1,105,320 Community Members

Where are Linked lists used ?

Member Avatar
Kakashi Hatake
Newbie Poster
17 posts since Aug 2008
Reputation Points: 0 [?]
Q&As Helped to Solve: 0 [?]
Skill Endorsements: 0 [?]
 
0
 

I wanted to know the applications of linked lists in real-world applications. Are there any alternatives to Linked lists ?

Thanks so much ^_^

Member Avatar
swinefish
Junior Poster in Training
77 posts since Mar 2009
Reputation Points: 5 [?]
Q&As Helped to Solve: 7 [?]
Skill Endorsements: 0 [?]
 
0
 

Linked lists end up in a huge range of different application - anywhere you need to store a large number of objects, but don't know exactly how many items you need - as such, you can't really use an array. C# has a List<T> class which allows you to build lists of any type. As far as I know this uses a linked list implementation. I use List<T> all the time, as do a number of people I know.

As a general rule, you won't need to code your own linked list - most languages have it implemented. But it is very useful in more applications than I could possibly name.

Keep well,
M

Member Avatar
griswolf
Veteran Poster
1,144 posts since Apr 2010
Reputation Points: 303 [?]
Q&As Helped to Solve: 264 [?]
Skill Endorsements: 3 [?]
 
0
 

Data structures have several properties that are important:

  1. basic size
  2. size is fixed or variable
  3. incremental size per item
  4. length/size complexity
  5. add/append complexity
  6. search complexity
  7. remove/delete complexity
  8. iteration direction

Linked lists come in two flavors: Singly linked list and doubly linked lists.

For simple singly linked lists:

  1. basic size is approximately 2 pointers (plus optional 'size' element)
  2. size is variable
  3. incremental size is "one pointer" (plus the size of the stored object)
  4. length/size complexity is
    • if no 'size' saved: O(n)
    • if 'size' saved: O(1)
  5. add/append complexity is O(1) (added cost if 'size' is maintained)
  6. search complexity is O(n)
  7. remove/delete is (added cost if 'size' is maintained)
    • if you have a 'pointer' to the node before the removed node: O(1)
    • if you only have a 'pointer' to the removed node: O(n)
  8. iteration direction is forward only

For doubly linked lists

  1. basic size is approximately 3 pointers (plus optional 'size' element)
  2. size is variable
  3. incremental size is "two pointers" (plus the size of the stored object)
  4. length/size complexity is
    • if no 'size' saved: O(n)
    • if 'size' saved: O(1)
  5. add/append complexity is O(1) (added cost if 'size' is maintained)
  6. search complexity is O(n)
  7. remove/delete is O(1) if you have a 'pointer' to the removed node (added cost if 'size' is maintained)
  8. iteration direction is forward or backward

Lists are very useful for holding data that is always accessed 'in order' rather than needing to look for a particular item.

Lists are very useful for holding many items where you need to add or remove items during the course of the program.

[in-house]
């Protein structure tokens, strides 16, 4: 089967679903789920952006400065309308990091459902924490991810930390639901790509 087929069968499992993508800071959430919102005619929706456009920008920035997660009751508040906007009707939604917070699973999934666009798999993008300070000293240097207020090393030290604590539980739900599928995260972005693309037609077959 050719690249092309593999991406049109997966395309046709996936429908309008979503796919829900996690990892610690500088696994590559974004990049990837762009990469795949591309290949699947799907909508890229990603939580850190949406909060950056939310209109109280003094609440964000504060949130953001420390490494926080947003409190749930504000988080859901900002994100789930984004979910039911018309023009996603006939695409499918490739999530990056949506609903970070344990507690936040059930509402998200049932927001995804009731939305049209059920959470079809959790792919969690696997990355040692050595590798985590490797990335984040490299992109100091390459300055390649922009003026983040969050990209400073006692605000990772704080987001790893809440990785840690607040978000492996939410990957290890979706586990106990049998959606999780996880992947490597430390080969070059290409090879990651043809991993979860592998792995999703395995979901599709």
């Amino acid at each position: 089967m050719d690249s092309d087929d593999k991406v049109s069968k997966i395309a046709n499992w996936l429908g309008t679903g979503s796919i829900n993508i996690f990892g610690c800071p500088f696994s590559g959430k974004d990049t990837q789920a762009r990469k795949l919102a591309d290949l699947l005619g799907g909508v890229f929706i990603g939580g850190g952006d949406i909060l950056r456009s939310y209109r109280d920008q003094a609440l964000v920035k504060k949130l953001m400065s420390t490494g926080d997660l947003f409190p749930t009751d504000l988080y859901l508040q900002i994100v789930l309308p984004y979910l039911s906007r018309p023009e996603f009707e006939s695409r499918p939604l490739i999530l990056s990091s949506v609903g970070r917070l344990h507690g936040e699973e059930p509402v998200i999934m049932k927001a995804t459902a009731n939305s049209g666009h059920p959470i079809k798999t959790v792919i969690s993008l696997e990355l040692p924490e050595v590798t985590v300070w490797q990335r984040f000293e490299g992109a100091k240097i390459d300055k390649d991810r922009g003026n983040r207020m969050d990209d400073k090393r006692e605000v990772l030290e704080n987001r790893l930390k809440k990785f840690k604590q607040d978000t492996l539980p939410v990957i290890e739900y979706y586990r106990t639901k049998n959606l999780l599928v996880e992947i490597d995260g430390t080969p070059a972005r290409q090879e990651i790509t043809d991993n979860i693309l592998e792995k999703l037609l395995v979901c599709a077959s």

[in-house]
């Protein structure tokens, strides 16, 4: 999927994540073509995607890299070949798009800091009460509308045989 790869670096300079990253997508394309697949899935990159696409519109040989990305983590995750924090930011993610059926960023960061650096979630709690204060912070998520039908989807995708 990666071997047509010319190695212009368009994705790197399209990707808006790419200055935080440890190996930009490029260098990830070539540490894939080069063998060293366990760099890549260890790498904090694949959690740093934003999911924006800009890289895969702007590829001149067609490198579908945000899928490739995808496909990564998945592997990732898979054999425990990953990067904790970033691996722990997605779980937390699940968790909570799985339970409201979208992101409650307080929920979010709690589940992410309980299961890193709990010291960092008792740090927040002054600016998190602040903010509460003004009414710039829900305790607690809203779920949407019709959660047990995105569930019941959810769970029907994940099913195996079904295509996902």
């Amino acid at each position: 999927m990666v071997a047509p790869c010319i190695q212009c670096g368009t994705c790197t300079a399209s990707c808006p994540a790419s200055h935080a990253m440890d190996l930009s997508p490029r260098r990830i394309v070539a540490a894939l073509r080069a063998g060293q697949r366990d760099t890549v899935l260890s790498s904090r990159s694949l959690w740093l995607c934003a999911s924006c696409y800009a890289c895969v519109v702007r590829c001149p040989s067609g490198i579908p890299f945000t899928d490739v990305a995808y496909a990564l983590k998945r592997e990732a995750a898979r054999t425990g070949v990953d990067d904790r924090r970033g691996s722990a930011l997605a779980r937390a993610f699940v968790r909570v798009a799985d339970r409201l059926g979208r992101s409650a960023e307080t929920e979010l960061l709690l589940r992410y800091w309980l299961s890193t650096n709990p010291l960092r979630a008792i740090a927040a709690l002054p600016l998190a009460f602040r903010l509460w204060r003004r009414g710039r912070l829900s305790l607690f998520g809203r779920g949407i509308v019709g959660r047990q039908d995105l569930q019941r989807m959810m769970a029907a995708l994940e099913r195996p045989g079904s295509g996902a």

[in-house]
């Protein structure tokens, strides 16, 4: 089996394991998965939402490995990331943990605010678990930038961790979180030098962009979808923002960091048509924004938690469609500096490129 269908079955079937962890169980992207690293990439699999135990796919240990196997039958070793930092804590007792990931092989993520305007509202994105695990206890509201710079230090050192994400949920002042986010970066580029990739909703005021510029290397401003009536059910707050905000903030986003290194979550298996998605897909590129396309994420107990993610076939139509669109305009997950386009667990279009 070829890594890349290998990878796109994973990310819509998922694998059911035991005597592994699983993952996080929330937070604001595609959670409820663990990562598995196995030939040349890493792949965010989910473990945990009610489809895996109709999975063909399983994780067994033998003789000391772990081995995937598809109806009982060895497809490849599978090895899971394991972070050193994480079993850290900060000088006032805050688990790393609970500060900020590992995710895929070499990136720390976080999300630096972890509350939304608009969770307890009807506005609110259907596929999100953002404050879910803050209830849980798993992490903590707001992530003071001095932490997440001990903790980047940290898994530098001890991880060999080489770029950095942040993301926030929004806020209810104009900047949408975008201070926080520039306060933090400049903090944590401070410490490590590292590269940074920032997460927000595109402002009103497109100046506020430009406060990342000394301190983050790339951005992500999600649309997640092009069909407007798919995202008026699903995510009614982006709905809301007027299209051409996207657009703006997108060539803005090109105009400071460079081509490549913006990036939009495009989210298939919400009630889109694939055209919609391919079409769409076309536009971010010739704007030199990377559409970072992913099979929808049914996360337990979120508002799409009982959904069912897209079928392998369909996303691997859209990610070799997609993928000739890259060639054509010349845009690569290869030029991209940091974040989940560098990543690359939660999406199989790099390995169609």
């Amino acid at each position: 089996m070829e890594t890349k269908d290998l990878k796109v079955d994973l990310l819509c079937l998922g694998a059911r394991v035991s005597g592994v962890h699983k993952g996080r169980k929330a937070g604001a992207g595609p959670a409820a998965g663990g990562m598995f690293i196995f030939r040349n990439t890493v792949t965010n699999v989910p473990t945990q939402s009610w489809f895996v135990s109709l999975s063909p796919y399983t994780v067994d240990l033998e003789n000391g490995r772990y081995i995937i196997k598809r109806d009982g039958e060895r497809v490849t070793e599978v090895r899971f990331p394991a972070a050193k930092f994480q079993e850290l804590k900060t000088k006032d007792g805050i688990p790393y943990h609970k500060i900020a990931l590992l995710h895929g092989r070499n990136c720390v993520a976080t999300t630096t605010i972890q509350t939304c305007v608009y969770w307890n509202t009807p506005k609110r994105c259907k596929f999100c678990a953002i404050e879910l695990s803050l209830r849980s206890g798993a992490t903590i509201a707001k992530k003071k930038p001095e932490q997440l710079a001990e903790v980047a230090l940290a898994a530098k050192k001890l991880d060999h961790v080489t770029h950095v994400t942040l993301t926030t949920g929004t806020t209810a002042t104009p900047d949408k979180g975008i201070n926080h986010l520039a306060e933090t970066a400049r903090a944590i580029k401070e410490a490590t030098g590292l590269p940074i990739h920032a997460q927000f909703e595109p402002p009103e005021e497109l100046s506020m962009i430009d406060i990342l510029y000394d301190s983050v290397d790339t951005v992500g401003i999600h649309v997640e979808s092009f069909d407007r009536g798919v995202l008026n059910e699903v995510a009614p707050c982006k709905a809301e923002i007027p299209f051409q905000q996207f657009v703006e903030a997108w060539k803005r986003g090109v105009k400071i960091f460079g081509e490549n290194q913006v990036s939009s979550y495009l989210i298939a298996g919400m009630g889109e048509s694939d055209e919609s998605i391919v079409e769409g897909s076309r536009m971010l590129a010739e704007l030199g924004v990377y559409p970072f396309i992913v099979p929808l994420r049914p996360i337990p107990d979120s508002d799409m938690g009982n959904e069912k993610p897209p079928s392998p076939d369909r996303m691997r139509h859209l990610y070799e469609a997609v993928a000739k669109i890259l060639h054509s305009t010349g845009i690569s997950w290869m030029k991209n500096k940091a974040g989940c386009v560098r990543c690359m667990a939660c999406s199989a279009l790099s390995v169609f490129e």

Lists are not best for random access (choose arrays or vectors) or access by key (choose a dictionary or map).

If you know the number of items, lists are more expensive in both time and space than an array or vector.

If you only ever need to access items from front to back, and if you never need to delete any item except the front one, singly linked lists beat doubly linked lists.

If you ever need to 'go backward' from an item, or if you need to delete "here" in the middle of a list, then doubly linked lists beat singly linked lists.

Real world applications abound. For instance:
a list of the lines in a file
a list of the options in a menu (particularly if you can drag menu items around)
a list in the GPS of the turns along your route

There are many alternatives to lists. Search for 'Data Structures' online, or read any good programming book. Briefly (and, I'm sure, incompletely) here are some well known, often used data structures

  • lists: linear access, variable size
    • singly linked
    • doubly linked
    • (view as) stack
    • (view as) queue
  • arrays: indexed access, fixed size
    • (view as) vector
    • (view as) stack
    • (view as) queue
  • hashes: key access, size constraint depends on implementation
    • set (given an item, find if it is in the set)
    • map (given a key, find the value)
  • trees: structured access (from root node 'outward'), variable size sometimes log(n) search
    • binary tree (each node has two daughters)
    • b-tree (each node has many daughters), guaranteed balanced, ordered
    • balanced tree / red-black tree (balanced binary tree)
  • graphs: each node is related to some set of other nodes Often implemented as a list of outbound (and optionally inbound) arcs in each node.
Question Answered as of 3 Years Ago by swinefish and griswolf
You
This question has already been solved: Start a new discussion instead
Post:
Start New Discussion
Tags Related to this Article